IPv6 address types
This address may only be used as a source address by an initializing host before it has learned its own addresses.
This address is used when a host talks to itself over IPv6. This often happens when one program sends data to another.
Used to embed IPv4 addresses in an IPv6 address. One use for this is in a dual-stack transition scenario where IPv4 addresses can be mapped into an IPv6 address. See RFC 4038 for more details.
|No IPv4 equivalent. However, you can search for the mapped IPv4 address in the relevant Whois Database.|
|Unique Local Addresses (ULAs)
Reserved for local use in home and enterprise environments (not public address space).
|Private, or RFC 1918 address space:
Used on a single link or a non-routed common access network, such as an Ethernet LAN. They do not need to be unique outside of that link.
May appear as the source or destination of an IPv6 packet. Routers must not forward IPv6 packets if the source or destination contains a link-local address.
This is a mapped address allowing IPv6 tunnelling through IPv4 NATs. The address is formed using the Teredo prefix, the server’s unique IPv4 address, flags describing the type of NAT, the obscured client port, and the client IPv4 address, which is usually a private address. It is possible to reverse the process and identify the IPv4 address of the relay server, which can then be looked up in the relevant Whois Database.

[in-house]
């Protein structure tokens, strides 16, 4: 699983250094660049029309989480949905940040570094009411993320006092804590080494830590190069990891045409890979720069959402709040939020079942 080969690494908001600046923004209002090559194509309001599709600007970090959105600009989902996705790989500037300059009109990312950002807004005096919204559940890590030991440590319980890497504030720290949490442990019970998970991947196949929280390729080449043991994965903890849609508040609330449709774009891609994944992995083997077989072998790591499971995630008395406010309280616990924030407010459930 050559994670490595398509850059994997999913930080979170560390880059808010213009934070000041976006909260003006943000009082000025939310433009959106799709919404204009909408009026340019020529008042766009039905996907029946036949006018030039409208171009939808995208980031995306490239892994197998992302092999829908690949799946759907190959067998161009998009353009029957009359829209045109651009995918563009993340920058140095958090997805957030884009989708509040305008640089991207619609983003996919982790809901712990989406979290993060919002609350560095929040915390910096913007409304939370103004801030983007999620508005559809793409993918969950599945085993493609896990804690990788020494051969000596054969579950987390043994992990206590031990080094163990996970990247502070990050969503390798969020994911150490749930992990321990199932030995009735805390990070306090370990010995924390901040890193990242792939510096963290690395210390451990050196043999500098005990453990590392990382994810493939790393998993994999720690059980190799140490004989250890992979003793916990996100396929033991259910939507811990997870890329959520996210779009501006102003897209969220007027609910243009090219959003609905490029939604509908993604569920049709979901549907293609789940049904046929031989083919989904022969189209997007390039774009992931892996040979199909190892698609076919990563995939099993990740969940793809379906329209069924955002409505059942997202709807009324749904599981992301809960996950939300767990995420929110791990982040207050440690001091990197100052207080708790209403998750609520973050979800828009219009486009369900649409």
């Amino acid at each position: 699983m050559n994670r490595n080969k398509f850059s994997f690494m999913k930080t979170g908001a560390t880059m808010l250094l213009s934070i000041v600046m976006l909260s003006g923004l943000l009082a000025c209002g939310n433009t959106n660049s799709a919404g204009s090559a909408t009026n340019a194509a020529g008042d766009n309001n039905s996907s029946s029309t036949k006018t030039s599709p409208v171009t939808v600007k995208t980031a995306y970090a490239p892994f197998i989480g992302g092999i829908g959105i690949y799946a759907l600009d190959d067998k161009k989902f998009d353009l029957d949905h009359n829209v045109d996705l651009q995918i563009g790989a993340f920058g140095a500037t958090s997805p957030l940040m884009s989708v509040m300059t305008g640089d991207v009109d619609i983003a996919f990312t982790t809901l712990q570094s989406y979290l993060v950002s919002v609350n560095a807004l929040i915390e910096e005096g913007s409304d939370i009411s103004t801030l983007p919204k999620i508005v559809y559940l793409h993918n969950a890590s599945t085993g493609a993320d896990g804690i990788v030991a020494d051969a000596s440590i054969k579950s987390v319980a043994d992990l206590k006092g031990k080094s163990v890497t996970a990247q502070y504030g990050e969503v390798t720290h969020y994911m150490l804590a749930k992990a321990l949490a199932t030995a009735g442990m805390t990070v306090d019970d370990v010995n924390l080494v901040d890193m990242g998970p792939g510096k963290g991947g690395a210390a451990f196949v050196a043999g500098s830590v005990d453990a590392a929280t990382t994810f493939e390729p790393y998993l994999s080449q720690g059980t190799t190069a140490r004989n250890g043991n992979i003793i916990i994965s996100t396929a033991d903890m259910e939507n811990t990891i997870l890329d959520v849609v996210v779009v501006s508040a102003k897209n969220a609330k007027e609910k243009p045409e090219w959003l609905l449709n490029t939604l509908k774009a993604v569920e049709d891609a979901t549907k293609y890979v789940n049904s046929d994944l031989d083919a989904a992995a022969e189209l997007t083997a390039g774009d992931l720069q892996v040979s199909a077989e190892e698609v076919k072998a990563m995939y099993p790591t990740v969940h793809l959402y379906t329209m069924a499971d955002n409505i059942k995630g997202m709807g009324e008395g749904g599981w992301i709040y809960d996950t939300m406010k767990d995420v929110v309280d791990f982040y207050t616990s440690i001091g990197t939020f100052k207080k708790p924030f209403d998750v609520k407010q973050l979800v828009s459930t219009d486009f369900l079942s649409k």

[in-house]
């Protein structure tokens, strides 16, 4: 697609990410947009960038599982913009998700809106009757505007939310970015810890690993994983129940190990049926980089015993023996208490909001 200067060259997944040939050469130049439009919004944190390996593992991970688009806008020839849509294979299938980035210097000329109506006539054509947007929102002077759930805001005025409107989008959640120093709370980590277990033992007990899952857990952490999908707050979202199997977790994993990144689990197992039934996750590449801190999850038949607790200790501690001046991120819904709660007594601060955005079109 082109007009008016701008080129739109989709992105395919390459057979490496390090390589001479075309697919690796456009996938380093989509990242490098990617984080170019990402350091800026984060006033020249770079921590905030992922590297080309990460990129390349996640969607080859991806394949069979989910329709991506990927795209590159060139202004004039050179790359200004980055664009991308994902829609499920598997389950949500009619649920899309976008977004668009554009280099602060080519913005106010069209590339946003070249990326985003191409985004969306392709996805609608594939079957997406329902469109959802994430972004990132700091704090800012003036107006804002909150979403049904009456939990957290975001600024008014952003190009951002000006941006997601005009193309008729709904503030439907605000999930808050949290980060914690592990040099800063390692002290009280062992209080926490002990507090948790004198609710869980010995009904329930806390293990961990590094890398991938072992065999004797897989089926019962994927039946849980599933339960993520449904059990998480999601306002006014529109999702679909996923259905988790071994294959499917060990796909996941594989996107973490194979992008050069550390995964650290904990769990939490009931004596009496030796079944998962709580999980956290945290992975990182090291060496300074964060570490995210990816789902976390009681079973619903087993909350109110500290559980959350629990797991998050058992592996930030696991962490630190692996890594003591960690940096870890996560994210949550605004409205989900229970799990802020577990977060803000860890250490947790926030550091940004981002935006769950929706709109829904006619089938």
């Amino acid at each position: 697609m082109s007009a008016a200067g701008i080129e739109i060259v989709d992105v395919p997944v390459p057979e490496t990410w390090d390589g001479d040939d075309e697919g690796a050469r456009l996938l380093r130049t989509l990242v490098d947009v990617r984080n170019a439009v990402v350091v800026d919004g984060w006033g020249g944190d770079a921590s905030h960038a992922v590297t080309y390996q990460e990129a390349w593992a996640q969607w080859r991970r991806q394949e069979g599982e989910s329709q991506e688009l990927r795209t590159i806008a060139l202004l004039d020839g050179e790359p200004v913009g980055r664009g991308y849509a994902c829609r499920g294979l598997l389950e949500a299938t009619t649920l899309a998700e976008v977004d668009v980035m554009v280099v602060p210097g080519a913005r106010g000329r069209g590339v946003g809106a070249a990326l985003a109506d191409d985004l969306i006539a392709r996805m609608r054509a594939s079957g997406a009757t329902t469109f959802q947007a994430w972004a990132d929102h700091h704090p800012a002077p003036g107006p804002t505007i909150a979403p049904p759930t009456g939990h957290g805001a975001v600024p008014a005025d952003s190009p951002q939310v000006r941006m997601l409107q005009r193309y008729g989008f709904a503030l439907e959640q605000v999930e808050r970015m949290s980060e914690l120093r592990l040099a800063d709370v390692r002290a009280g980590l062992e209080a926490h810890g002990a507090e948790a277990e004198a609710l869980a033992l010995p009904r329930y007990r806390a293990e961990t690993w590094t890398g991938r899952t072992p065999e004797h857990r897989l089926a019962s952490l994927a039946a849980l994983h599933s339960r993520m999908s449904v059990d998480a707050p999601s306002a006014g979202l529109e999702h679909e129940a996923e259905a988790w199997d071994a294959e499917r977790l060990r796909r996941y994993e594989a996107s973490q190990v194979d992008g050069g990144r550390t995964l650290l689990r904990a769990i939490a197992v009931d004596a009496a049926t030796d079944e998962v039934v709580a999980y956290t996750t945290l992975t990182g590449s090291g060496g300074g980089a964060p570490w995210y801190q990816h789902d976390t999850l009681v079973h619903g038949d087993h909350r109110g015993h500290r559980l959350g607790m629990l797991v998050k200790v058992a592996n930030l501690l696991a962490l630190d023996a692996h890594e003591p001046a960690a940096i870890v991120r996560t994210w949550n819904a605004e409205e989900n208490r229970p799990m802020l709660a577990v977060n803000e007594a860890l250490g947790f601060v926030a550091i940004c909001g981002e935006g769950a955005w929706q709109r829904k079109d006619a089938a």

|No IPv4 equivalent|
Reserved for use in documentation. They should not be used as source or destination addresses.
A 6to4 gateway adds its IPv4 address to this 2002::/16, creating a unique /48 prefix. As the IPv4 address of the gateway router is used to compose the IPv6 prefix, it is possible to reverse the process and identify the IPv4 address, which can then be looked up in the relevant Whois Database.
See how it works on Potaroo.
|There is no IPv4 equivalent, but 18.104.22.168/24 has been reserved as the 6to4 relay anycast address prefix by the IETF.|
used in examples and documentation. These should never be source or destination addresses.
The operators of networks using these addresses can be found using the RIR Whois servers listed in the IANA registry.
|No equivalent single IPv4 block|
Used to identify multicast groups. They should only be used as destination addresses, never as source addresses.